Monday, November 28, 2011

Mumbai dreams!

Mumbai dreams!
Book Review: Non-fiction/Mumbai Fables by Gyan Prakash , Harper Collins/2011, 396 pp; Rs425 {Paperback}
Name changing of cities, institutions or edifices can be hardly correlated with any sort of positive sense in Indian contexts. Transition of a dialectic city, called Bombay into Mumbai was less resilient and opposite of its long preserved character. We can accept or refute Mumbai as maxim city, the way Suketu Mehta has conceived but it will be seemingly tough writing an adverse note on Mumbai Fables of Gyan Prakash. This Princeton Guru of politics has lived up his limited time in this city with keeping his eyes open on the events that matters. If Salman Rushdie with his Midnight Childrens and Imaginary Homeland or Amit Chaudhuri through his memorable piece-From the Malabar Hills could established their personal belongingness to this city even with an outsider tag. Gyan Prakash too found the similar way with originally hailing from the distant Hazaribagh. This it marks, Bombay is still not a closed urban jargon.

Spread over the nice parts, Mumbai Fables recall and streamline the characteristics of the city with amazing vigour. The defining fundamentals, like-myths, colonial legacies and relative losses, scenic beauties, cosmopolitanism, iconic tales of Tabloid {Blitz}, political changes, urban planning, streets and most importantly the city’s dreams have presented in a order that gives the book a long-lasting impressive stature. The detailed portrayal of Nanavati case and the journalistic charisma of Mr.Karanzia as Editor, Blitz vividly reminding the Bombay of late fifties and sixties that was bustling with plethora of high profile activities.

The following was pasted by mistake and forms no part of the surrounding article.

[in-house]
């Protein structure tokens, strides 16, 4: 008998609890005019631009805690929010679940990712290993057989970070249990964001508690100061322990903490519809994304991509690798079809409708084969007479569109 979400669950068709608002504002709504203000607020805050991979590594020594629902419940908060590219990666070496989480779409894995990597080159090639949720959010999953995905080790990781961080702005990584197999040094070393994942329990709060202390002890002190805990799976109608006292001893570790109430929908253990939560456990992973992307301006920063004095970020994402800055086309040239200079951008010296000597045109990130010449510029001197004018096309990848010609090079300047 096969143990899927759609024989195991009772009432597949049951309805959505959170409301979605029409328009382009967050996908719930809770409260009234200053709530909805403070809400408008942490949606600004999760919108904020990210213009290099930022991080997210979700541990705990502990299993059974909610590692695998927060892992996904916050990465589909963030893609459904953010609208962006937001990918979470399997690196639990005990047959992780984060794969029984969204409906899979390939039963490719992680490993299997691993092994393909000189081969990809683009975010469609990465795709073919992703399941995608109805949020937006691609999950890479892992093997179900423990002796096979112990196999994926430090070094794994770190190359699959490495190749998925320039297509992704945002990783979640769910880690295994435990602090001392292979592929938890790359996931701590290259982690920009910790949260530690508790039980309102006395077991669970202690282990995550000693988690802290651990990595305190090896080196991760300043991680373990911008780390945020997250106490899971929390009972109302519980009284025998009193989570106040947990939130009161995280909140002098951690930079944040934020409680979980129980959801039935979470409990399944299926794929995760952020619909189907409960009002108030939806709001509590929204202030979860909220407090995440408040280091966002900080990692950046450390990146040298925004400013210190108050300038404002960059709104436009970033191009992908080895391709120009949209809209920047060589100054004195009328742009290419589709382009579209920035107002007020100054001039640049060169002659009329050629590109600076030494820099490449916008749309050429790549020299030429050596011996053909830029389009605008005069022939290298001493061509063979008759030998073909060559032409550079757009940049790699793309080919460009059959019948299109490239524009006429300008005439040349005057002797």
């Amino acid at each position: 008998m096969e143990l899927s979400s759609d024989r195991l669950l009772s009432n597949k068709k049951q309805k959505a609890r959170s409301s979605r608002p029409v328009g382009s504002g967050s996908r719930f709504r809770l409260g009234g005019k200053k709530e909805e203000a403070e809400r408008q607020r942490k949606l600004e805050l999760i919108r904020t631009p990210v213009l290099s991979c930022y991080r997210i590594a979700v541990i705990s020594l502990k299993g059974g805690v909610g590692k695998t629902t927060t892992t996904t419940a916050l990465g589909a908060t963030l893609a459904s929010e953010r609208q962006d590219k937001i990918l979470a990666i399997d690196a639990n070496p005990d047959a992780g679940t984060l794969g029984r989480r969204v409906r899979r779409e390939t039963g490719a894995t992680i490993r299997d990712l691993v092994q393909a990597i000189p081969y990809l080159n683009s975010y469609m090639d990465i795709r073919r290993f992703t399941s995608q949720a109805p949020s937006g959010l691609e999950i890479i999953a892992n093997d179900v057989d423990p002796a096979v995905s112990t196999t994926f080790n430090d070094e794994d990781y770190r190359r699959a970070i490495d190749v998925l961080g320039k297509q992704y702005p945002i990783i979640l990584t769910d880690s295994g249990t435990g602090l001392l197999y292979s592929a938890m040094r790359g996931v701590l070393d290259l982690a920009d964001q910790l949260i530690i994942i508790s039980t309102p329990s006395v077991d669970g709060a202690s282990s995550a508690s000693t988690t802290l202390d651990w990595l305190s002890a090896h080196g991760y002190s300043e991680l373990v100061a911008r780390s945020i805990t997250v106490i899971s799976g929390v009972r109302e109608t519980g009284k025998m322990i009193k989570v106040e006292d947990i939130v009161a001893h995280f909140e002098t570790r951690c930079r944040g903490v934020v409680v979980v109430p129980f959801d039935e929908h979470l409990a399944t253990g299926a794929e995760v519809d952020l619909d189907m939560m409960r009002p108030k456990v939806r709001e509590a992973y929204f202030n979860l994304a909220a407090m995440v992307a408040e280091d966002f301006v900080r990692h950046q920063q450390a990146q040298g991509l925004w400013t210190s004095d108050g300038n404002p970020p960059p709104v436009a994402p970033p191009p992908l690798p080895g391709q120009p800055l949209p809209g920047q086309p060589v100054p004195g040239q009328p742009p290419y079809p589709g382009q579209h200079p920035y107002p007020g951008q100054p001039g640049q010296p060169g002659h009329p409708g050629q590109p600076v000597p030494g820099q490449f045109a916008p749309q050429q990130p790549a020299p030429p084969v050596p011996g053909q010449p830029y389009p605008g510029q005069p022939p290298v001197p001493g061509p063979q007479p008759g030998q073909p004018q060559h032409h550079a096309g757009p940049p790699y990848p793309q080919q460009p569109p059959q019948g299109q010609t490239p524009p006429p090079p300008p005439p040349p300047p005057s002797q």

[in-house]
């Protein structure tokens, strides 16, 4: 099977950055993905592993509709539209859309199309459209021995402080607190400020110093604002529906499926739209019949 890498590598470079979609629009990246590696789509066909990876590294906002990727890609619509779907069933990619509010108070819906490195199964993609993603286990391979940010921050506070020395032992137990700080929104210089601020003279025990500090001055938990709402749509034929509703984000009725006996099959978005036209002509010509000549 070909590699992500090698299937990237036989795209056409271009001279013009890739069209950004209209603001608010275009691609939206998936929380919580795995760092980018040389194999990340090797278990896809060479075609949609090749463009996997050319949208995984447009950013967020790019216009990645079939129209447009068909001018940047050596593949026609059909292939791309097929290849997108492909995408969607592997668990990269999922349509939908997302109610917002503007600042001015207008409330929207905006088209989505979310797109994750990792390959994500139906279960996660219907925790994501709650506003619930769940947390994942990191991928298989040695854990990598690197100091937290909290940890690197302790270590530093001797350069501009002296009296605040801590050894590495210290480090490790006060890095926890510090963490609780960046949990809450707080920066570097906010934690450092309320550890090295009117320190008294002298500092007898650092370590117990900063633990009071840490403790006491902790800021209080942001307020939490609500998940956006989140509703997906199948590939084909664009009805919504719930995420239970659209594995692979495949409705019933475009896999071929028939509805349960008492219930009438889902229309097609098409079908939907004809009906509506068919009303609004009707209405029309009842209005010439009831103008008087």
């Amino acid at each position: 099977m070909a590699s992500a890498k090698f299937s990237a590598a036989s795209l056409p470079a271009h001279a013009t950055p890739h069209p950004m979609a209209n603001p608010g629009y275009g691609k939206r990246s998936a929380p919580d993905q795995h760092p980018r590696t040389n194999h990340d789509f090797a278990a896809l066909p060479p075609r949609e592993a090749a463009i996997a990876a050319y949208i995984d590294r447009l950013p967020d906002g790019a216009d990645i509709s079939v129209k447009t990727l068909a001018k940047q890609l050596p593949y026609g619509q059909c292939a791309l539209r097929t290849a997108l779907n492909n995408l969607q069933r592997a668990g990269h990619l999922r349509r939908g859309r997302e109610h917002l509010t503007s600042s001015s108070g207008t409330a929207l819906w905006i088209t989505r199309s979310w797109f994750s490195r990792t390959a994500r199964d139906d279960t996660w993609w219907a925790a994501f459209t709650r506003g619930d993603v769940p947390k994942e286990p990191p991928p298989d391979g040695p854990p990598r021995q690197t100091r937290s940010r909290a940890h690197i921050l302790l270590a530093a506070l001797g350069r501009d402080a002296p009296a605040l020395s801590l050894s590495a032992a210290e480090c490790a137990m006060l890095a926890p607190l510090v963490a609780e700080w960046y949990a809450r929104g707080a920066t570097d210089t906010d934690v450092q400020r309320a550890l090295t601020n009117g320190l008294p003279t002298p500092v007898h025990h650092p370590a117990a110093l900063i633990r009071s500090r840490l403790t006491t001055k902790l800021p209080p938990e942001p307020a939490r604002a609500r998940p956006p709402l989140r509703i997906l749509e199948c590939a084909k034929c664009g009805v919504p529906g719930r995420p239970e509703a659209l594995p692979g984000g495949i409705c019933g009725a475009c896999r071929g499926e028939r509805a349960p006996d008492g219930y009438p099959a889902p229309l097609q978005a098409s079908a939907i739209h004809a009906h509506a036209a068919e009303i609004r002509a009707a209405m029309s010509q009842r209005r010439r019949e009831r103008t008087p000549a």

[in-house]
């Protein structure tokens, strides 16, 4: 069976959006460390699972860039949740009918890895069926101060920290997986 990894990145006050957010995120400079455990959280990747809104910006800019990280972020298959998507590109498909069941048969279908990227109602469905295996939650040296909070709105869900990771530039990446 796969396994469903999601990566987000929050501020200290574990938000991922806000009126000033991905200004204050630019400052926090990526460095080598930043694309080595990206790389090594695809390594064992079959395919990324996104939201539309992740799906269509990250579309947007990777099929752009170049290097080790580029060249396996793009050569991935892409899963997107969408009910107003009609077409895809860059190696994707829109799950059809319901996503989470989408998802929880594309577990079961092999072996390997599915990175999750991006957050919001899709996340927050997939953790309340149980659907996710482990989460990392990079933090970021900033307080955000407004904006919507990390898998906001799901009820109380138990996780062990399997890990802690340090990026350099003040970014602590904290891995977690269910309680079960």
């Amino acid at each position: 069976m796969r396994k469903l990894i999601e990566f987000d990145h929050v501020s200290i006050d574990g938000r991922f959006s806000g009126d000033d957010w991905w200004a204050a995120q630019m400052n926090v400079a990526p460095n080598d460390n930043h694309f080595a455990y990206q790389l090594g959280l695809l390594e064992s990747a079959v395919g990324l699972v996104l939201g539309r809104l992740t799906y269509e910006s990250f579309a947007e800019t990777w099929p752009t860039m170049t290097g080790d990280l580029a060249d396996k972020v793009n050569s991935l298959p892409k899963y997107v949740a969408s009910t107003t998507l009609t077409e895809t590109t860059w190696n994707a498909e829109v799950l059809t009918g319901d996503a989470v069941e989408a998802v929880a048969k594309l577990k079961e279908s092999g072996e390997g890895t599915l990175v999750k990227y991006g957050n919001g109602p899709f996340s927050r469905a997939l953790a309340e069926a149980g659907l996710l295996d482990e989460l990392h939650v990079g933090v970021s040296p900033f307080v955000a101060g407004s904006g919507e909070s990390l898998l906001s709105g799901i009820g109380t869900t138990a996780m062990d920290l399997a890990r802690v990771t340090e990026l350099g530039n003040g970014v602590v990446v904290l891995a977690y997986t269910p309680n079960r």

Besides cinema and commerce, once this city was the centrepoint of progressive movement and then red flags of CPI and trade union movement was as much prevalent as today is the saffron flags with hate-mongering premium of million tridents. Mumbai Fables delves deep into search how Bombay lost its progressive space by maligning hate driven politics of narrow identities. The presence and affluence of crime was always consistent in this city but nevertheless the spoiled form of “Son of soil movement” led by fireband of Shivsena infused extra awkwardness in its social scène-that was ofcourse the one among of big causalities. In the course of time, incessant malfunctioning of governance has been giving substantial edge to the newly formed communal forces a safe passage to spread their virulent practices. Collective psyche was degenerated by its influence and city keep turning from cosmic to parochial. Now the badness of city was much worse from the immortals messages of cult cinema “Jaane bhi do Yaron”, where protagonists {Nasiruddin Shah and Ravi Baswani} atleast could heard their heartfelt “Hum honge kamyab ek din” even in the peak of distress.

Book have succeeded well to notice the changing class hierarchy of city…though the city always had elitecentric orientation but the new divide among classes are being strongly felt and that scale was hitherto unknown to the memory. Overgrown maturity of the city have eclipsed with the phases of unending uncertainty. Once the hub of entrepreneurial dreams, now Bombay witnesses the letting down of its position to an uncomfortable level.

Mumbai Fables also devote few pages for unleashing the distinctness of Bombay’s lifestyle which is still liberal and open but running under the huge distress by influence of bad nexus from politics, business and unrestricted ambitions of close clicks. To the core, this amazing city is in distress and that’s not hidden from anyone having vision to see that decline. Somehow, the dreams of Mumbai are still not distinct and separated from what Bombay once used to have. But in the meantime, this matured city is standing on the threshold of unique adverseness that is much acute and painful than even before. Timing and depth of this book is apt and that makes it as essential read on lost dreaming city, Bombay..!
Atul Kumar Thakur
Monday, November 28, 2011, New Delhi
Email: summertickets@gmail.com

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